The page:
Personally, I’ve been setting goals since early on in my career. Just to prove that to you, I can tell you that I was at one of my first Connecticut Society for Respiratory Care (CTSRC) board meetings back in the early ‘90s when the CTSRC president read a communication from the AARC regarding nominations for president, vice president, secretary-treasurer, and Board of Directors.
While that was being read, I looked to Nancy Merkouriou (her married name now, but not her name back then), who also was just appointed to the board, and said, “I’m going to run for AARC board or president someday.”
Well, as you are aware, I not only ran for Board of Directors, but served as secretary-treasurer and now am finishing up the presidential track as your immediate past president. So you can see, this is something I take seriously.
Top three reasons for setting goals
Organizations set goals, departments set goals, and so should you. Simply put, you need to have a plan that goes beyond get up, go to work, get paid, and go to sleep.
Goal setting needs to be invigorating in order to ensure you get where you want to be. Let’s face it, life is too short to just exist, so my mantra is, do something that not only matters to others but matters to you too!
So, here are three good reasons to set goals, professional and personal.
- Setting goals allow you to create milestones that you can reach for.
- Professional goals can lead to monetary advancements as long as those goals are to better yourself in a way that allows you to grow in your position and/or responsibility.
- Not all in life is professionally based. You need to remember that personal goals can be just as important. They can be as simple as getting involved in your community or faith based groups, or even just a personal goal that ensures your family life is well attended to.
Top three tips for setting goals
So those are Frank’s top reasons to set goals, but what about some tips on setting good goals? I can’t say the three you’ll see on the following list were created by myself. I’ve worked for many years in many organizations and have learned much about goals, and good ones at that. So, pardon me if you’ve heard these before, but in my mind they bear repeating.
- I’ve always like the acronym SMART when it comes to goals. To me this acronym puts it all into place:
- Specific — you have a better chance of meeting a goal that is specific or, as some may say, answers the six “W” questions: Who, What, Where, When, Which, and Why.
- Measurable — simply put, you know a goal is measurable when you can answer questions like these: How much? How many? How will I know when it is accomplished?
- Attainable — yes, it is great to “reach for the moon,” but how realistic is it? Setting attainable goals, even larger ones, means having steps planned out that will allow you to attain the goal.
- Realistic — I could just say “see above” when it comes to this part of the SMART acronym, but in the end, you can set a high goal that is also realistic. You just need to make sure you’re willing and able to work the objective(s) that are needed to reach the goal. Sometimes it is easier to reach a higher goal because low goals tend to exert a motivational force that can be equally as low.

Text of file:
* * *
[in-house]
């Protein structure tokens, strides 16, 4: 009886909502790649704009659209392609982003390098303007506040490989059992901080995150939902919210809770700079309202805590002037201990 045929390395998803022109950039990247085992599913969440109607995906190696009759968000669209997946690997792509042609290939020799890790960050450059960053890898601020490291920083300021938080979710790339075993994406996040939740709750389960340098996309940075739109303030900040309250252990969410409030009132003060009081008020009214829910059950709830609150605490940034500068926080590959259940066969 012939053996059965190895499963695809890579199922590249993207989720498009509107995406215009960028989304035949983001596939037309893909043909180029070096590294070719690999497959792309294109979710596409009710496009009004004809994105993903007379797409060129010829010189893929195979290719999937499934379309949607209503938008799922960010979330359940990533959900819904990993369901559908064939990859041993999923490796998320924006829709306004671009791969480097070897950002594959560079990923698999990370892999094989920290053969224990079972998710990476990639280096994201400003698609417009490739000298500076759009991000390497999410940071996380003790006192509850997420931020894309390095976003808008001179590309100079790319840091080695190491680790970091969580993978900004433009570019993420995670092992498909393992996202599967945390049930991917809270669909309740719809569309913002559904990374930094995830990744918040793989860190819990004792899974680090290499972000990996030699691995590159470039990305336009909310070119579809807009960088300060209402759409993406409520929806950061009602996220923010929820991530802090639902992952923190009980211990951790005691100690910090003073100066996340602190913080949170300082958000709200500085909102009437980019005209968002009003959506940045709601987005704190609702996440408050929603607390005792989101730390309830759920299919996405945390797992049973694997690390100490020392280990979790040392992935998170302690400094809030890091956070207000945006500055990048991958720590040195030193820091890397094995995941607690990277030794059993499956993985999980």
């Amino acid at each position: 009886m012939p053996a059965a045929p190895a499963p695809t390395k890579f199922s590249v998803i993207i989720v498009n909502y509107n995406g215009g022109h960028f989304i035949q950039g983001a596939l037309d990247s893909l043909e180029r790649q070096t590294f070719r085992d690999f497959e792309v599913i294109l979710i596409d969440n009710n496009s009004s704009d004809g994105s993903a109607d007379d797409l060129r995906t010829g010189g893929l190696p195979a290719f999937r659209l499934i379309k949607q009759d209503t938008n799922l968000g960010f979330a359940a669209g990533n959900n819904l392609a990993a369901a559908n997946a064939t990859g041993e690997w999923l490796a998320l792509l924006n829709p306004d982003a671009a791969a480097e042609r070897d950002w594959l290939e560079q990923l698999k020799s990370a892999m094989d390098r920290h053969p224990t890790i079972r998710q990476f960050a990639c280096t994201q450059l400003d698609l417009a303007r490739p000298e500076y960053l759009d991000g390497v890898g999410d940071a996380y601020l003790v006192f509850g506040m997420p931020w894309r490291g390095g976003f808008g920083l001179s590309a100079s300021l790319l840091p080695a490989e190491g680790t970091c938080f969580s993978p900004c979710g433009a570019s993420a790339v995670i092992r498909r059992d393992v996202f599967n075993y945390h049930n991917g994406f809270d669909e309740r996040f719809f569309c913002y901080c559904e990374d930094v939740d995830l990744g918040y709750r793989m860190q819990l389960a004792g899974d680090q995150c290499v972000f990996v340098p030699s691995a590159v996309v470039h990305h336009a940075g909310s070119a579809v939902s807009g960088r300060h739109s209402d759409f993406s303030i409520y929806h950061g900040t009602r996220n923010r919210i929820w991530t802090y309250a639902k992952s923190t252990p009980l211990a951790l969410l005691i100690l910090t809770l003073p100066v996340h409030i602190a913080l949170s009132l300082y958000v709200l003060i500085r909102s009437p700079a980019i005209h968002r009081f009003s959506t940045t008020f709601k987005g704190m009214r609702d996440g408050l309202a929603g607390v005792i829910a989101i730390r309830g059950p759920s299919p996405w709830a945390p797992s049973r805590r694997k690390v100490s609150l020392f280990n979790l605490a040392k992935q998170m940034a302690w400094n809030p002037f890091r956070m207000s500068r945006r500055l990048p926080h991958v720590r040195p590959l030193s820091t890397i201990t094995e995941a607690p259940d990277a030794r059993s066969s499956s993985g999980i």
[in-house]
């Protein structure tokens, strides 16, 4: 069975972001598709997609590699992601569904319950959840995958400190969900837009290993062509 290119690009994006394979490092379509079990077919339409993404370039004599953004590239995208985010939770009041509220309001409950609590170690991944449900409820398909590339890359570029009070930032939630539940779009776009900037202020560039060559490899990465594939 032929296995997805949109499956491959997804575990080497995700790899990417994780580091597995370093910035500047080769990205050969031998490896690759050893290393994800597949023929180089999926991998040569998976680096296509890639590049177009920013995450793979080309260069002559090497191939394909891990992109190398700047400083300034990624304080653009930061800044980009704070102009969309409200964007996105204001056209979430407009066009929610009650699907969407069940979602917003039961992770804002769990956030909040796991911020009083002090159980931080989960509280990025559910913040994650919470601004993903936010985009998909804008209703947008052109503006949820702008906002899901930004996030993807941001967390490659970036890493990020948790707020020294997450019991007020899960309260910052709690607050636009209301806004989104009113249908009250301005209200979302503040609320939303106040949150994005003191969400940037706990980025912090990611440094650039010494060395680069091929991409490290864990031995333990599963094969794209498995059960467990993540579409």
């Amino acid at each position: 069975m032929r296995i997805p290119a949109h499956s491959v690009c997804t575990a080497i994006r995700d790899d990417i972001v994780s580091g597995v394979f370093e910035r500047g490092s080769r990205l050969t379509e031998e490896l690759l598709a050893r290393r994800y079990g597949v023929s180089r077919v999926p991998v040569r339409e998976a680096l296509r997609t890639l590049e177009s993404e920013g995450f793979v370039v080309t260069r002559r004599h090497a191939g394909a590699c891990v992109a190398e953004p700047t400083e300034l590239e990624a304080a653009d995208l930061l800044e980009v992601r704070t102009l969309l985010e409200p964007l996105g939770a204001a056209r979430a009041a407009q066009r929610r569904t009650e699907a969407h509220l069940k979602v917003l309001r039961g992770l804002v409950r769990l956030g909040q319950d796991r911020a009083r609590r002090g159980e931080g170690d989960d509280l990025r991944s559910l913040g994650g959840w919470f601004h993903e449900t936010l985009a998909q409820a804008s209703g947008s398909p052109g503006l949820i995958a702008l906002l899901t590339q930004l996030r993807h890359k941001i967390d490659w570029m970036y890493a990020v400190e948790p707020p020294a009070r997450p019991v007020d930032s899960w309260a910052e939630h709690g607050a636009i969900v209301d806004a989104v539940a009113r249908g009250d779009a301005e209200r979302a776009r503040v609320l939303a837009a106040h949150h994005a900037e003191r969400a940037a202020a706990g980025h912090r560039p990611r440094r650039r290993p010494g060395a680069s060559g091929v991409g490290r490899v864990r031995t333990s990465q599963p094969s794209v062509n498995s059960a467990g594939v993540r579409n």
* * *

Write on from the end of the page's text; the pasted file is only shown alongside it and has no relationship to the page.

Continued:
- Timely — this one is important. You need to take into account a reasonable time frame. Look back at how I started this article. When I said I was going to run for the AARC board or president someday, I didn’t really have a timeframe. But think about it — if I said I’d do it in five years, that probably wouldn’t have been a realistic timeframe. I still needed to serve at the state and national levels to establish myself as a possible leader for the profession and organization. So be realistic in setting your timeframes and don’t be afraid to have five year, ten year, or even longer goals.
- I think it is important to have fall back goals when it comes to professional or personal goals that entail getting elected. I’ve been lucky in my life to have won every election I’ve been in since the one for student council president at Immaculate High School in Danbury, CT.
I know, though, that this isn’t a realistic expectation, especially now that I’m dabbling in politics in my hometown. Life comes with ups and downs, or in some cases, wins and losses. You need to be prepared to get up, dust yourself off, and move on.
- Remember to look at your goals frequently and be prepared to adjust them as you achieve goals or find that something isn’t achievable in the timeframe you thought it would be. You list of goals needs to be thought of as a living document that can be adjusted as needed. And you shouldn’t look at those adjustments as failures. Sometimes even the simplest goal takes on a life of its own and needs tweaking.
One thing rings true
I hope this article helps you in your professional and/or personal life. In my years of being involved professionally as a respiratory therapist and as a member/leader of a volunteer fire company, church leader, and family man, I have been fortunate to interact with others who’ve taught me more than I can give to you. So many individuals have touched me with their stories and anecdotes about their lives.
In the end, though, one thing has rung true. They’ve achieved it all by having a goal in mind. That in itself tells me that setting goals is an important part of our being. So whether you’re considering professional or personal goals, do it, because achieving them is a feeling that I can’t even put into words.
I wish you good luck on setting your goals, and thank you for all you do for our patients and profession.
Frank Salvatore is administrator of ancillary services for the Greater Hudson Valley Health System in New York and immediate past president of the AARC.